GWT 1.6 - Jetty - Hosted Mode - how to provide JVM parameter "-javaagent"

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M Shannon

Apr 11, 2009, 12:05:06 PM4/11/09
to Google Web Toolkit

I'm testing out GWT 1.6 with Eclipse Ganymede and the GWT plugin.

I've attempted to migrate a simple GWT 1.5 app that was completely
maven/jetty based and see if it can be tested out with hosted mode

I need to supply a -javaagent parameter to the Jetty hosted mode
server JVM for spring configuration.

I was hoping by editing the launch configuration VM arguments, I could
easily set this parameter.

So I choose - Edit Launch Configuration > Arguments > VM Arguments:

And then invoke Run as Web Application

Unfortunately I get an error message when launching this configuration
inferring the -javaagent property is not set


[WARN] Failed startup of context
org.springframework.beans.factory.BeanCreationException: Error
creating bean with name
Initialization of bean failed; nested exception is
org.springframework.beans.factory.BeanCreationException: Error
creating bean with name 'loadTimeWeaver': Initialization of bean
failed; nested exception is java.lang.IllegalStateException:
ClassLoader [
$WebAppContextWithReload$WebAppClassLoaderExtension] does NOT provide
an 'addTransformer(ClassFileTransformer)' method. Specify a custom
LoadTimeWeaver or start your Java virtual machine with Spring's agent:

Is there anything I can do here to get this to work?


Apr 13, 2009, 8:06:49 AM4/13/09
to Google Web Toolkit
I have the same problem. How is it possible to use spring-agent in
hosted mode?

Sumit Chandel

Apr 15, 2009, 9:58:57 PM4/15/09
Hello everyone,

The best way to use custom server-side frameworks or technologies with hosted mode is to use your own server instead of the embedded Jetty instance. This can be accomplished by passing in the -noserver flag, or if you're using the Google Eclipse Plug-in, by setting a couple of options in the Web Application run configuration.

If you're running hosted mode from command line, simply add the following as GWTShell / HostedMode arguments in your script:
-noserver <URL pointing to your development server>

If you're using the Google Eclipse Plug-in, follow these steps instead:

1) Select and open the Web Application run configuration you want to execute (Run > Run Configurations... > Expand the 'Web Application' configurations > Select your run configuration).

2) In the 'Main' tab, under the Embedded Server section, uncheck the "Run built-in server checkbox.

3) Next, in the "GWT" tab, change the URL to point to your development server.

This way you can run hosted mode with your own development server, customized as needed to match your production server-side settings.

Hope that helps,
-Sumit Chandel


Apr 28, 2009, 5:29:05 PM4/28/09
to Google Web Toolkit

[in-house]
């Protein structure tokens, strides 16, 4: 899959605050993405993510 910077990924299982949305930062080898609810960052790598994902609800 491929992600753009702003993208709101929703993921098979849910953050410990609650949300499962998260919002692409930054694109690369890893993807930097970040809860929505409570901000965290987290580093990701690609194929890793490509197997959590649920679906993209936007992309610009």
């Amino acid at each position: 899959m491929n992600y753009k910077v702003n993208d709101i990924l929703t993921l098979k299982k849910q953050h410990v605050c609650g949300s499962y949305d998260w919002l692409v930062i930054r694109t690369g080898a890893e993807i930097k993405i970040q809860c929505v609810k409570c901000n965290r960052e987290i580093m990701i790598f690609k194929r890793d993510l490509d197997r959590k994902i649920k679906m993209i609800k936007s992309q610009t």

Running a separate server is what I did for the past couple of months
whilst developing my web app and, frankly, is a pain :-)

I ran into exactly the same problem and, after searching in vain for a
Jetty-solution, I decided to just address the issue at the root and do
away with the LocalContainerEntityManagerFactoryBean.
I'm using instead a (much more limited)

so my beans.xml has changed to:

<bean id="entityManagerFactory"
<property name="persistenceUnitName" value="StocksPU"/>

<!-- no longer used
<bean id="entityManagerFactory"
<property name="dataSource" ref="dataSource" />
<property name="jpaVendorAdapter">
<property name="showSql" value="false" />
<property name="generateDdl" value="false" />
<property name="databasePlatform"
value="oracle.toplink.essentials.platform.database.MySQL4Platform" />
<property name="loadTimeWeaver">
class="org.springframework.instrument.classloading.InstrumentationLoadTimeWeaver" /

this was the original bean def - what I particularly liked was the
fact I could configure the data source from
a properties file, and in fact, I had several of them (prod,
dev and test) all operating on different db's (in fact, the dev
instance was even on a different server altogheter.

<bean id="dataSource"
<property name="url" value="${jdbc.url}" />
<property name="driverClassName" value="${jdbc.driver}" />
<property name="username" value="${jdbc.username}" />
<property name="password" value="${jdbc.password}" />

<bean id="testDataSource"
<property name="url" value="${jdbc.test.url}" />
<property name="driverClassName" value="${jdbc.driver}" />
<property name="username" value="${jdbc.test.username}" />
<property name="password" value="${jdbc.test.password}" />

This is now all gone out of the window - the datasource parameters are
configured in META-INF/persistence.xml:

<?xml version="1.0" encoding="UTF-8"?>

<persistence xmlns=""
version="1.0" >
<persistence-unit name="StocksPU" transaction-

<property name="toplink.jdbc.driver"
value="com.mysql.jdbc.Driver" />
<property name="toplink.jdbc.url"
value="jdbc:mysql://fangorn:3306/stocks_dev" />
<property name="toplink.jdbc.user" value="asif" />
<property name="toplink.jdbc.password" value="blah" />

although, I guess I could create several PUs and have a similar
This _seems_ to work just fine (at least, for the very limited testing
I've done).

Not sure how can I get access to the other properties for the
datasource and the vendor adapter, so if anyone has any suggestions,
that would be greatly appreciated.
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